The Supreme Court spent some paragraphs of its judgment discussing whether lack of ornamentation could be a feature of a CRD. The Supreme Court concluded that it could saying that simplicity or minimalism could notoriously be an aspect of a design and that it would be very curious if a design registration system did not cater for it. Whether lack of ornamentation was in fact a feature of any particular CRD depended on the proper interpretation of the individual registered design. If it was, the fact that a similar product used ornamentation did not mean that the CRD was automatically infringed. It was simply one factor to be taken in account in the global comparison of the overall impression given by the two designs. The Court declined to decide whether the lack of ornamentation was a feature of the Trunki CRD. After considering the arguments for and against (including the unlikelihood that a suitcase for a child would positively require no ornamentation as against the fact that detailed CAD rather than line drawings had been used), the Court preferred to leave this question open.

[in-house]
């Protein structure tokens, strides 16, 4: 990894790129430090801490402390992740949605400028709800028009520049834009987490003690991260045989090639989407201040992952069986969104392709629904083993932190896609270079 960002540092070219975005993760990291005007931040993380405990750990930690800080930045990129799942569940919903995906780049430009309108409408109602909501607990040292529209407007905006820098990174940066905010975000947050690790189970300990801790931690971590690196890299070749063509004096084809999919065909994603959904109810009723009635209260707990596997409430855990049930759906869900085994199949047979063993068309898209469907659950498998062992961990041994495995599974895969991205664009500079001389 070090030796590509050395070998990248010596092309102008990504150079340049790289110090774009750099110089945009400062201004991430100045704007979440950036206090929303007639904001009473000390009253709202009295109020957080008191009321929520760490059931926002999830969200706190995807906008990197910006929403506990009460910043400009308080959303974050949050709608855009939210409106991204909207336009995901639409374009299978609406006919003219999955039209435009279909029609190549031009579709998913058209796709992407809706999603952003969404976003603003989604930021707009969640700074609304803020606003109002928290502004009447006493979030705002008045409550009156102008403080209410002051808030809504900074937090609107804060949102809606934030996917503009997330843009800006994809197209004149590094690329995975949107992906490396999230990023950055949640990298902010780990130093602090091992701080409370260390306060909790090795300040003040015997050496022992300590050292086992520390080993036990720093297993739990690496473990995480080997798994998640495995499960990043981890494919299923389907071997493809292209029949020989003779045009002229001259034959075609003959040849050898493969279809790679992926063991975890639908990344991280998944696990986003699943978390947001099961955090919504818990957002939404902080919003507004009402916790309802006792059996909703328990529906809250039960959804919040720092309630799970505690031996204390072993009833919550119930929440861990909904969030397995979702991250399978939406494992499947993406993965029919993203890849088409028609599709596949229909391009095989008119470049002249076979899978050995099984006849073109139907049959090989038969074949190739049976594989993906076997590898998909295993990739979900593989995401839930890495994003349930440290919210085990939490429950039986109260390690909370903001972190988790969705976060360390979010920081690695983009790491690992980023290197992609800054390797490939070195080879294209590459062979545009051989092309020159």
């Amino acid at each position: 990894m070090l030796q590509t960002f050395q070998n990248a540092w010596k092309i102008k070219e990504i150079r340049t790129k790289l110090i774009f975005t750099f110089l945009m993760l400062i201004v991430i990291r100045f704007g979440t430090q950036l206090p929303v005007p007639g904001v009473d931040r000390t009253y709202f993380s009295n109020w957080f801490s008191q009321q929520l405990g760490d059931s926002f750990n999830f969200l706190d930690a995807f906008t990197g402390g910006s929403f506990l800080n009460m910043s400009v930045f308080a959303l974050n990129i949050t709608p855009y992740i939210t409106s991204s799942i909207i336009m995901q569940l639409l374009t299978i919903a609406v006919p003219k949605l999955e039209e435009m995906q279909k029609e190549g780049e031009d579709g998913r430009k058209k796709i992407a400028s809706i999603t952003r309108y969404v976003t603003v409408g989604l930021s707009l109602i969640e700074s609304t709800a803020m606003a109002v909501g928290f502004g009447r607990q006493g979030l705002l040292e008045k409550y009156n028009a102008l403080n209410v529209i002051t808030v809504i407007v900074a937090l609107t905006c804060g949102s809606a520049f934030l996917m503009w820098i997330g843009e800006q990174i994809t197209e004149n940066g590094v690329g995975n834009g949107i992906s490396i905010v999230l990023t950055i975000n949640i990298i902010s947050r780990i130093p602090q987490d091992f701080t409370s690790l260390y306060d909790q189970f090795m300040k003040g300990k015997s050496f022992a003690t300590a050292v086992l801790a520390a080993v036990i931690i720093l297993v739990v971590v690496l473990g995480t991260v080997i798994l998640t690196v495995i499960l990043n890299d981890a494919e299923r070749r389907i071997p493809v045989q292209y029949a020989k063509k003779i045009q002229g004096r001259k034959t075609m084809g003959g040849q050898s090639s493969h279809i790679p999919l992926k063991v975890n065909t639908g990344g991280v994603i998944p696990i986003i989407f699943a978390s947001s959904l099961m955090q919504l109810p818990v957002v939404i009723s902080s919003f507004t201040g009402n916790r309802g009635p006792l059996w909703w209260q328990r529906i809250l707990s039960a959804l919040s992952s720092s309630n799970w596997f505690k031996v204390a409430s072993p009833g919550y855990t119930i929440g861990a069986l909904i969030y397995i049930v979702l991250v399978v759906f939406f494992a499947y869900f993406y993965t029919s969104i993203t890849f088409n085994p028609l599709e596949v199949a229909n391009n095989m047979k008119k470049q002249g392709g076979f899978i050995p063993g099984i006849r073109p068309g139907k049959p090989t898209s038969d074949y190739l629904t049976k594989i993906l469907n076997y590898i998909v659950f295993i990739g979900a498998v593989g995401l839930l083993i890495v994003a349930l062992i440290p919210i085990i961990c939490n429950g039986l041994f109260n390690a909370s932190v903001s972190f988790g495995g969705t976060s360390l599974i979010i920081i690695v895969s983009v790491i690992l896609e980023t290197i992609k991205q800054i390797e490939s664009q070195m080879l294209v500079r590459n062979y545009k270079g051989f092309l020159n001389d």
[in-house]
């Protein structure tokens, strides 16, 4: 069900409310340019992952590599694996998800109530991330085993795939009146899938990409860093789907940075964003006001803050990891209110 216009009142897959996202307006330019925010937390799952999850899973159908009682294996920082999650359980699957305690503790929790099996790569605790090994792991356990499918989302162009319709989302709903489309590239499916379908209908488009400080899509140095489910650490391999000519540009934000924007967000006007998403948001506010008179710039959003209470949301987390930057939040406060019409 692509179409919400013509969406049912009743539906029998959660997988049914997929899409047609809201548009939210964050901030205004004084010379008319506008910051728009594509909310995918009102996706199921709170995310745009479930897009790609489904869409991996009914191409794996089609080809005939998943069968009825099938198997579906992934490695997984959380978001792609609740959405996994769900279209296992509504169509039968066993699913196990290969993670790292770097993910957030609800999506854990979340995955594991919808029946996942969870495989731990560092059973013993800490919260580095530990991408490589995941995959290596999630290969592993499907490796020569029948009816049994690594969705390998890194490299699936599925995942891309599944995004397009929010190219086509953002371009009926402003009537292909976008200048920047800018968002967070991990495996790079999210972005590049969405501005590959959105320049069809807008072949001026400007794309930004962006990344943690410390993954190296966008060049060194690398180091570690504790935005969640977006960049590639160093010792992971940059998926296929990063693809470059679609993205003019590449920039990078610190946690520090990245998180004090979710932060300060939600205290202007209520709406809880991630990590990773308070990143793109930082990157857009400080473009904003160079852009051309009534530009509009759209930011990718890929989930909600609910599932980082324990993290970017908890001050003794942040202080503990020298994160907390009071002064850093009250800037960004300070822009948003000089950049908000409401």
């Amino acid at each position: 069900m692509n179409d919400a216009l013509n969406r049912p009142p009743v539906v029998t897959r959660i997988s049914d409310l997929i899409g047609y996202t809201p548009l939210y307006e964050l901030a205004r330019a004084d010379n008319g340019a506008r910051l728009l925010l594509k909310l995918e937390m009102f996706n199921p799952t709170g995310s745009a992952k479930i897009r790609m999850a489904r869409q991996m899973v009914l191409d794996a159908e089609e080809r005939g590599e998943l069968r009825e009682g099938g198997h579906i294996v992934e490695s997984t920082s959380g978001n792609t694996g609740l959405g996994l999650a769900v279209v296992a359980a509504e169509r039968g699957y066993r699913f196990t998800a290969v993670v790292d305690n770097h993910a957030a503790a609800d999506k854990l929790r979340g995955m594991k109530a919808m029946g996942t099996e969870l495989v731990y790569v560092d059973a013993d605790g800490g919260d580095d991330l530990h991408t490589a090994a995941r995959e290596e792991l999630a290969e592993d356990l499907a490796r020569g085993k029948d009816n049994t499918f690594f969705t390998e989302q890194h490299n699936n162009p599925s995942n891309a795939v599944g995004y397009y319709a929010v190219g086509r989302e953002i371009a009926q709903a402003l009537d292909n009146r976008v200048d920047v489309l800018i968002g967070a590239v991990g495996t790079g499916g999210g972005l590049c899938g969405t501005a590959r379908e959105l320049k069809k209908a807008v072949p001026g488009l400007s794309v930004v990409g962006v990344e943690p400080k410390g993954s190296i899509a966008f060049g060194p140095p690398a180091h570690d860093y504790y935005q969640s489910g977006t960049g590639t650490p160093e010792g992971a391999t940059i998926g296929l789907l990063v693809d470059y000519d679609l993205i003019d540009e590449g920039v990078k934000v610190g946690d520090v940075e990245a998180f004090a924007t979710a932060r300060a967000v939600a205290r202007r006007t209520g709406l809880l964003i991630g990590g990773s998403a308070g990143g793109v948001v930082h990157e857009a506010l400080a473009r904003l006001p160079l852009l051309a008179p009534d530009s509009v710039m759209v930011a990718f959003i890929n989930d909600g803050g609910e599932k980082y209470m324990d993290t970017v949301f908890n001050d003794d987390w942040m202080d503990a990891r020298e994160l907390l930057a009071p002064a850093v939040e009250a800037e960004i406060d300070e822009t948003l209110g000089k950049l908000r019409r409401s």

The Supreme Court also agreed with the Court of Appeal that Arnold J should have taken into account the contrast in the Trunki CRD between the grey body and the black wheels, spokes, straps and strips. The inference from this was that the components shown in black were intended to be a contrasting colour to that of the main body of the suitcase. In other words, the CRD claimed protection not merely for a shape but a shape in two contrasting colours. Comparing like for like, no such colour contrast was present on the Kiddee Case (indeed the wheels were largely hidden) meaning that it produced a different overall impression on the informed user.
Supreme Court’s decision
On this analysis, the Supreme Court concluded that the Trunki CRD was for a wheeled suitcase in the shape of a horned animal but that it was not a claim for a shape alone but for one with a strap, strips and spokes in a colour which contrasted with that of the remainder of the product. In light of this conclusion, the Supreme Court ruled that the Kiddee Case produced a different overall impression on the informed user and did not infringe the Trunki CRD. However, the Supreme Court expressed its regret at reaching this conclusion. It declined to make a reference to the Court of Justice of the European Union for a ruling on the law around how a court should interpret CRD images and whether the absense of ornamentation could, in fact, be a feature of a CRD saying that neither raised points of EU law and that the law was already sufficiently clear on these issues.